There is nothing more boring than looking at a series of photos that are virtually the same. And yet we all see this everyday on sites like Facebook. Even staff at Matrix Group did a little bit of this as we were beginning to post digital photos of staff events. (Did we really need multiple nearly identical photos of Nerf guns in this Facebook album from three years ago?)

Post It PrankThe professional realm of photojournalism gives us some great tips to make our online albums more exciting. Capture the emotion of the moment; get people’s expressions. Take a variety of photos: close-ups, establishing shots, etc. Mix your best photos together to tell a story, and be sure that the captions support your narrative.

Here are a few Matrix Group Facebook album examples that ‘tell the story‘:

Have you seen (or created) some good examples of amateur photojournalism?

Pixlr.com: the Photo Editing Solution when PhotoShop is just too much

I love PhotoShop, but as I only use about 5% of its functionality. I can’t justify the cost of a license for myself. However, that 5% is important. Image resizing and cropping in particular are valuable to just about everyone. 

I tried Gimp, but I found its basic key shortcuts and functionality to be non-intuitive. (I suspect that if I had started with Gimp and not PhotoShop, it would have been fine. But once you ‘get’ PhotoShop, the transition to Gimp is harder.)

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Not All JPEGs Are Created Equal (aka, Why is my image not showing up in IE8?)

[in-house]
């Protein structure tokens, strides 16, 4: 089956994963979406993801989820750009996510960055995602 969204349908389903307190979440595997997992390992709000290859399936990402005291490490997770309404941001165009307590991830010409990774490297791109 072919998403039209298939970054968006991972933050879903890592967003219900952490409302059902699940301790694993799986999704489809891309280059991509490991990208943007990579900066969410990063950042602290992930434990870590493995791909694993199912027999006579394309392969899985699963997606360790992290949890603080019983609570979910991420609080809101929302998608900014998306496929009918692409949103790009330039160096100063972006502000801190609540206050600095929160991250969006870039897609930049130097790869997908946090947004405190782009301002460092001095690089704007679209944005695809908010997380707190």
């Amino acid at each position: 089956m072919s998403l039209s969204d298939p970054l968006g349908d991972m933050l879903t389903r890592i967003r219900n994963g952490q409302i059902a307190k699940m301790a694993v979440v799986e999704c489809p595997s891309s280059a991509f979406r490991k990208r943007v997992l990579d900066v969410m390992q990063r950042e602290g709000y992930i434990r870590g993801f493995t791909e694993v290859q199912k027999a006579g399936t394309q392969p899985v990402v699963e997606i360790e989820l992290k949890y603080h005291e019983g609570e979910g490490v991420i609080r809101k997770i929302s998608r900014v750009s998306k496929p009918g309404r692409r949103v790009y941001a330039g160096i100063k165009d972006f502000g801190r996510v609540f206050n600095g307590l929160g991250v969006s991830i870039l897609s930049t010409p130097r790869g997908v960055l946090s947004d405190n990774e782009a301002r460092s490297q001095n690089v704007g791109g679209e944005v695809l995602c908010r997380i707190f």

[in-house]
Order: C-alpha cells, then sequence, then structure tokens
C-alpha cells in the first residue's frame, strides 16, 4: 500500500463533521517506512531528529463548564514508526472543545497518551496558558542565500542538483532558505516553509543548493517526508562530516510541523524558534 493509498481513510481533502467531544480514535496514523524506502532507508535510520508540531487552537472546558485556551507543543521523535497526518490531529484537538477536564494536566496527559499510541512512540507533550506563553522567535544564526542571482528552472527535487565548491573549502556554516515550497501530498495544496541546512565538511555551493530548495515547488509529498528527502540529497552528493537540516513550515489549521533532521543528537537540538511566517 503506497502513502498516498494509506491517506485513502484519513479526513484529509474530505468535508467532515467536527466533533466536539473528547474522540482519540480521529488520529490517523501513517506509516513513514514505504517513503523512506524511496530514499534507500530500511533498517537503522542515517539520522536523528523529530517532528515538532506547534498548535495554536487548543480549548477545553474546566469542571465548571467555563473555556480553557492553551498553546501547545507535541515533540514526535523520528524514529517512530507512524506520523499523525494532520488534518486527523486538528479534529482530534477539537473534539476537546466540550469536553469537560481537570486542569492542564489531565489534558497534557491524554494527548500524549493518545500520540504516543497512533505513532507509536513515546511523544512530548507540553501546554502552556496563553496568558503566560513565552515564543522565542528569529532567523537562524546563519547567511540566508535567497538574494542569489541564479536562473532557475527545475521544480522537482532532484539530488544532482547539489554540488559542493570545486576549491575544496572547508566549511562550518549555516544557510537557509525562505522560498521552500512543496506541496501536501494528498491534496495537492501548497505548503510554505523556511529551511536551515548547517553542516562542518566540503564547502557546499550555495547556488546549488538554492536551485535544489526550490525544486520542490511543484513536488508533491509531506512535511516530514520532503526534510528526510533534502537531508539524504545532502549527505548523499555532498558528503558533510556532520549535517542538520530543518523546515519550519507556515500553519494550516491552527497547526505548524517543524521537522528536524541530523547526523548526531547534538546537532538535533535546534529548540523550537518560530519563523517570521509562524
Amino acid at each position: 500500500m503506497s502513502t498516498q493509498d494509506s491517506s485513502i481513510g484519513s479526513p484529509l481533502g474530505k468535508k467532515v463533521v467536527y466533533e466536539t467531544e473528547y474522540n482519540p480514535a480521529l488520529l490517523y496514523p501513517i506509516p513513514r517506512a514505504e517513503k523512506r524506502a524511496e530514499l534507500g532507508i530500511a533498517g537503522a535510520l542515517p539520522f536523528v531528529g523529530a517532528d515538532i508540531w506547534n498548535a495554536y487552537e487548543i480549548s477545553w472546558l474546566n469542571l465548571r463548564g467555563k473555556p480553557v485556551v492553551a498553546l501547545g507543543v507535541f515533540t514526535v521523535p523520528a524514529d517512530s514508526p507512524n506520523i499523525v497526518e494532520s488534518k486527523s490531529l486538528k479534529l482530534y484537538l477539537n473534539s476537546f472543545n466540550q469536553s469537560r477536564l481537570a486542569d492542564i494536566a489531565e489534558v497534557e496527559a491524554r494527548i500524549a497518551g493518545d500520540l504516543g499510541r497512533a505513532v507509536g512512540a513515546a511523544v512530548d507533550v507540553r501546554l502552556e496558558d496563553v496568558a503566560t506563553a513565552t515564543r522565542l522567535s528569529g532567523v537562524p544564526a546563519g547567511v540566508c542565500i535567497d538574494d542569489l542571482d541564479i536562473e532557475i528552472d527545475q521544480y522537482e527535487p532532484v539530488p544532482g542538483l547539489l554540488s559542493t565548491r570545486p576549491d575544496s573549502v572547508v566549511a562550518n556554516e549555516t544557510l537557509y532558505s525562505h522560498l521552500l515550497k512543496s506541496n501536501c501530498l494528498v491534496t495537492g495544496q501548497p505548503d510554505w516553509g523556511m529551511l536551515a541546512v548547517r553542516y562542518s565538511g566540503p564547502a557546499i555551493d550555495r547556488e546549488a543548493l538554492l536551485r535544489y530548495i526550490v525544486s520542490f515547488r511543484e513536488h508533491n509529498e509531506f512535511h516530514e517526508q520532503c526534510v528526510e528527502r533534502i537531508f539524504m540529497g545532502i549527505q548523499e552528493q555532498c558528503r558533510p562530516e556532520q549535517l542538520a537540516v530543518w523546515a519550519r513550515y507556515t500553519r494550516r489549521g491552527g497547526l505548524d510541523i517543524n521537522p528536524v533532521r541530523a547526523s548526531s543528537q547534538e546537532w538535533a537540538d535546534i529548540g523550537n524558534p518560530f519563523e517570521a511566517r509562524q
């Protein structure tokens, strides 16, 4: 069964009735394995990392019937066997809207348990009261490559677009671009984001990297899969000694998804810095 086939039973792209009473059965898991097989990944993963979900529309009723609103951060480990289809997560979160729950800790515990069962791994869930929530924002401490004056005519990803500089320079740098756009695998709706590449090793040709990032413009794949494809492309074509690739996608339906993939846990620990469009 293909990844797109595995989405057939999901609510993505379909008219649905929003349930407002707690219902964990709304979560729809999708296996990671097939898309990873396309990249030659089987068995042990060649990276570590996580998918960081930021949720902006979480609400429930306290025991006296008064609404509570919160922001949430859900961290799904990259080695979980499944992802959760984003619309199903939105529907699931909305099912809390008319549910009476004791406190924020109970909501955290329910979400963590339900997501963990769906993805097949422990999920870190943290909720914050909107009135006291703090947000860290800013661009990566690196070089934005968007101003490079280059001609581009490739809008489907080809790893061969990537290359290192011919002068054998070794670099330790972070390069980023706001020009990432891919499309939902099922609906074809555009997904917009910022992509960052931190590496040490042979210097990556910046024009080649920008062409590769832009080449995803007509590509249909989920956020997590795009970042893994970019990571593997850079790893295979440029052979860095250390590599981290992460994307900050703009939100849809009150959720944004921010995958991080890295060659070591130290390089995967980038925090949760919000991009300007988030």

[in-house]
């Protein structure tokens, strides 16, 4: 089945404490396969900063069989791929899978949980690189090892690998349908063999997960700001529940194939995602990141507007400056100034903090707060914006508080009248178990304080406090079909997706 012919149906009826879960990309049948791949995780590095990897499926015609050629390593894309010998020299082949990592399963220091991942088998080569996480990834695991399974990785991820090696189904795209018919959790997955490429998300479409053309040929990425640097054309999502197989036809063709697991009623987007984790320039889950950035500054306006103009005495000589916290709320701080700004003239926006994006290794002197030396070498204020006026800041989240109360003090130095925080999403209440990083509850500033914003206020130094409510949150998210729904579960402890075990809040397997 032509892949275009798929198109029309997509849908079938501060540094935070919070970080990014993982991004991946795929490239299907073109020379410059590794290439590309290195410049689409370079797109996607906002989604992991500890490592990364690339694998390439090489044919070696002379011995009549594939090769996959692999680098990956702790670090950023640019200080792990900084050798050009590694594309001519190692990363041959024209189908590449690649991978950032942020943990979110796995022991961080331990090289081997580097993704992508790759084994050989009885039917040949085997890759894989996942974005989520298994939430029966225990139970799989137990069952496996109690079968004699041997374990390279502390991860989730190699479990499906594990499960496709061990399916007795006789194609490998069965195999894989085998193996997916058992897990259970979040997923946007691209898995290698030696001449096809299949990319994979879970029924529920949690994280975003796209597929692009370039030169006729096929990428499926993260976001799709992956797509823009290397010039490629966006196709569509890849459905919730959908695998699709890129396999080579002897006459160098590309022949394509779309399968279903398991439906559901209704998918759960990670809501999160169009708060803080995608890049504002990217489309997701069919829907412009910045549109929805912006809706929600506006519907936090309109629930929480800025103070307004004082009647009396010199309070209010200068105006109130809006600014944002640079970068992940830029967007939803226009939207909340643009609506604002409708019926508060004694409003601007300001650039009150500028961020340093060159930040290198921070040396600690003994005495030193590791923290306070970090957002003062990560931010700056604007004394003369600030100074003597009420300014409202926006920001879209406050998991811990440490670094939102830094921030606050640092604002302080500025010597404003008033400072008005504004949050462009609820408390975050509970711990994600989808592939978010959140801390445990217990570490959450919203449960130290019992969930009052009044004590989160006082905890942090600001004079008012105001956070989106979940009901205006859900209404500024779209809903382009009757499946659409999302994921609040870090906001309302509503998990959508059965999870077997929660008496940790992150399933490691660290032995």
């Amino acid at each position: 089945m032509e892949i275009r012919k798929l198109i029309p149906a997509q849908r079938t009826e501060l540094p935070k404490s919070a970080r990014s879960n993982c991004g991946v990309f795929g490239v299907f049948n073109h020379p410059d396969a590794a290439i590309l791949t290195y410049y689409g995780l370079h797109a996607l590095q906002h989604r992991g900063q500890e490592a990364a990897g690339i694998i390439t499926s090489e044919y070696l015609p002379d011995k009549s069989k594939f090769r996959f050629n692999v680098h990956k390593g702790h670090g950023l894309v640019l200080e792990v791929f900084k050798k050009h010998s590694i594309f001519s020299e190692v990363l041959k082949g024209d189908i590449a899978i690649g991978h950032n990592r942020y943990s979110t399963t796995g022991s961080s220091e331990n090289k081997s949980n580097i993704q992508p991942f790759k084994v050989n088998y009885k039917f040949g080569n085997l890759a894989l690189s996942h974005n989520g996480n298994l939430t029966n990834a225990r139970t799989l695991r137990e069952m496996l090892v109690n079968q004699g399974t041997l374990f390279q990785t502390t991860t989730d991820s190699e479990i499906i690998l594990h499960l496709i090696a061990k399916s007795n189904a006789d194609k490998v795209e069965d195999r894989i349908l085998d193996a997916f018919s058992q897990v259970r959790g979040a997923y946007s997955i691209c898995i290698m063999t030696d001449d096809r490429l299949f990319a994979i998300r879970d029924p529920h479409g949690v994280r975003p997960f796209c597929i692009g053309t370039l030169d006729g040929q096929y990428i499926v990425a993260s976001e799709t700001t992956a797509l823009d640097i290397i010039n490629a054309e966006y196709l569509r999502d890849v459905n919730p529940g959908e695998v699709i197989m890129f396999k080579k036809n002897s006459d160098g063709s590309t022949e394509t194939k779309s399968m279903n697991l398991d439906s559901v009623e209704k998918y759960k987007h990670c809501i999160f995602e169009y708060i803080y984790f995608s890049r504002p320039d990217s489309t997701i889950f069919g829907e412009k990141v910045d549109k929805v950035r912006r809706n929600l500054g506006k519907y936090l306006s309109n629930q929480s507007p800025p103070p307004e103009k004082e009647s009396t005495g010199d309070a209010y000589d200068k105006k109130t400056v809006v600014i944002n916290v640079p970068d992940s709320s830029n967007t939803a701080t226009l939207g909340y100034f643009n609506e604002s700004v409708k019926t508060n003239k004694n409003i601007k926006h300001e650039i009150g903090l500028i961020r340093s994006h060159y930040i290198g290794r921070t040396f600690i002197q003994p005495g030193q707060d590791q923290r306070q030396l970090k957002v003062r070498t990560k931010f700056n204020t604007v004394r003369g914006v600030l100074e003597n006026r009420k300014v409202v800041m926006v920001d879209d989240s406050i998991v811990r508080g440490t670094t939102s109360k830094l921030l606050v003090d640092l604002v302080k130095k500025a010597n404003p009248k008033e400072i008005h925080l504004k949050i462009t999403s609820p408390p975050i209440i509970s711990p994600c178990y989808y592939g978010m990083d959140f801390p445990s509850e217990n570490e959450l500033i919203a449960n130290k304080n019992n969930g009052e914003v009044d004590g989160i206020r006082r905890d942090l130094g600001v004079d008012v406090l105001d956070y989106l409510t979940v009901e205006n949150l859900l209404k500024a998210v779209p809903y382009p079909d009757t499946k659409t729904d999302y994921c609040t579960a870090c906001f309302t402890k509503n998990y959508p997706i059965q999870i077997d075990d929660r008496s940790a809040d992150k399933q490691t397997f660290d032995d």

JPEG (.jpg) images are supposed to display effortlessly in all web browsers without issue, right? WRONG. In the last 3 months, we’ve had half a dozen calls to our help desk about images mysteriously not showing up and they all were the same root cause: the images were saved in the incorrect color format. There are other causes for images not displaying, but this seems to be rather prevalent.

JPEG images can be saved as CMYK or RGB format.

  • RGB format (Red, Green, Blue) is a light-based additive color model designed explicitly for color display on electronic systems (i.e., screens)
  • CMYK (Cyan, Magenta, Yellow, Black) is a print format, for 4-color process printing. Most browsers understand this format BUT NOT ALL OF THEM. Internet Explorer 8, for example, does not.

While incredibly hard to troubleshoot, the fix is relatively easy: simply change the color format. There are lots of posts about how to do this, including this nice one from PLAVEB,  and there are even some free converters out on the internet (though I haven’t used one of these, myself). Fortunately, the issue seems resolved in the newer browsers, but it will be a while before we can forget about it completely.

Have you run into any image issues?